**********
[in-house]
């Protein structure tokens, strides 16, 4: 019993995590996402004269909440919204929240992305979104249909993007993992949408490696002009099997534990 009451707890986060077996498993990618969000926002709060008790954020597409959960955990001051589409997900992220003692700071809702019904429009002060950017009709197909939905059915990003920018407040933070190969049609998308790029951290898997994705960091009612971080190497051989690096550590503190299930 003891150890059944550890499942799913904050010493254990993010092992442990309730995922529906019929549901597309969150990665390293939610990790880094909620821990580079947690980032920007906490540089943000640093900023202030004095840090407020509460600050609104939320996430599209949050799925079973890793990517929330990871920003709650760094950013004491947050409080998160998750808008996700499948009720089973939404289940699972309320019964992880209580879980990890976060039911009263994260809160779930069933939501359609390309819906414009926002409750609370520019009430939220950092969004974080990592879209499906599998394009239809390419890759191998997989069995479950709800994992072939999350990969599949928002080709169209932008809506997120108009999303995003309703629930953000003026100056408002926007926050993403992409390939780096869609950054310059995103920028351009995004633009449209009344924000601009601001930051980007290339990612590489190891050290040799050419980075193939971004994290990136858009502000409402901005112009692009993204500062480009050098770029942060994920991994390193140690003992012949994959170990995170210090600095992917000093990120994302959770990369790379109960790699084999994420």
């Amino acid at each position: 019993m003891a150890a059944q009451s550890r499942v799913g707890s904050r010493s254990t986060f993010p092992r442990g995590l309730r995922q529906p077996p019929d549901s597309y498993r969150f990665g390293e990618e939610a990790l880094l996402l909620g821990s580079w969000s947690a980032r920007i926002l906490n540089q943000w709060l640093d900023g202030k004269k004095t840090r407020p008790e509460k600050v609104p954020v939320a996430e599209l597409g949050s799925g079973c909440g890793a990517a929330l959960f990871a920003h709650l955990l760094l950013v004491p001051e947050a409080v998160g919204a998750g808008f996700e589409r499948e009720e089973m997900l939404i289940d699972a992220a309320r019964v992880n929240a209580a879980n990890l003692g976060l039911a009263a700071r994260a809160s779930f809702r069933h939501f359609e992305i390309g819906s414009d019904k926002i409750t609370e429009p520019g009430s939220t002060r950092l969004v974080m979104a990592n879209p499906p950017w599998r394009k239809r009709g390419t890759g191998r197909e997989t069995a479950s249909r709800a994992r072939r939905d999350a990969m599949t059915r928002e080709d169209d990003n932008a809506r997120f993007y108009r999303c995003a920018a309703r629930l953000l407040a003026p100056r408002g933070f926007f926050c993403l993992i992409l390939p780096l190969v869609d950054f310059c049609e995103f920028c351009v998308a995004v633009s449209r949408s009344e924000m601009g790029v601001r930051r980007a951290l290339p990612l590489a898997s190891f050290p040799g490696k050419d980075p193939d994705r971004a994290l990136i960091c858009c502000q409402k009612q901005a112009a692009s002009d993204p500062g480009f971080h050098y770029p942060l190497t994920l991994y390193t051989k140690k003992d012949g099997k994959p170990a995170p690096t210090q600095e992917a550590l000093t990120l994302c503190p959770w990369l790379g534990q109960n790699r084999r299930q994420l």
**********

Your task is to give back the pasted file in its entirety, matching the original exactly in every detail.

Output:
[in-house]
């Protein structure tokens, strides 16, 4: 019993995590996402004269909440919204929240992305979104249909993007993992949408490696002009099997534990 009451707890986060077996498993990618969000926002709060008790954020597409959960955990001051589409997900992220003692700071809702019904429009002060950017009709197909939905059915990003920018407040933070190969049609998308790029951290898997994705960091009612971080190497051989690096550590503190299930 003891150890059944550890499942799913904050010493254990993010092992442990309730995922529906019929549901597309969150990665390293939610990790880094909620821990580079947690980032920007906490540089943000640093900023202030004095840090407020509460600050609104939320996430599209949050799925079973890793990517929330990871920003709650760094950013004491947050409080998160998750808008996700499948009720089973939404289940699972309320019964992880209580879980990890976060039911009263994260809160779930069933939501359609390309819906414009926002409750609370520019009430939220950092969004974080990592879209499906599998394009239809390419890759191998997989069995479950709800994992072939999350990969599949928002080709169209932008809506997120108009999303995003309703629930953000003026100056408002926007926050993403992409390939780096869609950054310059995103920028351009995004633009449209009344924000601009601001930051980007290339990612590489190891050290040799050419980075193939971004994290990136858009502000409402901005112009692009993204500062480009050098770029942060994920991994390193140690003992012949994959170990995170210090600095992917000093990120994302959770990369790379109960790699084999994420």
């Amino acid at each position: 019993m003891a150890a059944q009451s550890r499942v799913g707890s904050r010493s254990t986060f993010p092992r442990g995590l309730r995922q529906p077996p019929d549901s597309y498993r969150f990665g390293e990618e939610a990790l880094l996402l909620g821990s580079w969000s947690a980032r920007i926002l906490n540089q943000w709060l640093d900023g202030k004269k004095t840090r407020p008790e509460k600050v609104p954020v939320a996430e599209l597409g949050s799925g079973c909440g890793a990517a929330l959960f990871a920003h709650l955990l760094l950013v004491p001051e947050a409080v998160g919204a998750g808008f996700e589409r499948e009720e089973m997900l939404i289940d699972a992220a309320r019964v992880n929240a209580a879980n990890l003692g976060l039911a009263a700071r994260a809160s779930f809702r069933h939501f359609e992305i390309g819906s414009d019904k926002i409750t609370e429009p520019g009430s939220t002060r950092l969004v974080m979104a990592n879209p499906p950017w599998r394009k239809r009709g390419t890759g191998r197909e997989t069995a479950s249909r709800a994992r072939r939905d999350a990969m599949t059915r928002e080709d169209d990003n932008a809506r997120f993007y108009r999303c995003a920018a309703r629930l953000l407040a003026p100056r408002g933070f926007f926050c993403l993992i992409l390939p780096l190969v869609d950054f310059c049609e995103f920028c351009v998308a995004v633009s449209r949408s009344e924000m601009g790029v601001r930051r980007a951290l290339p990612l590489a898997s190891f050290p040799g490696k050419d980075p193939d994705r971004a994290l990136i960091c858009c502000q409402k009612q901005a112009a692009s002009d993204p500062g480009f971080h050098y770029p942060l190497t994920l991994y390193t051989k140690k003992d012949g099997k994959p170990a995170p690096t210090q600095e992917a550590l000093t990120l994302c503190p959770w990369l790379g534990q109960n790699r084999r299930q994420l």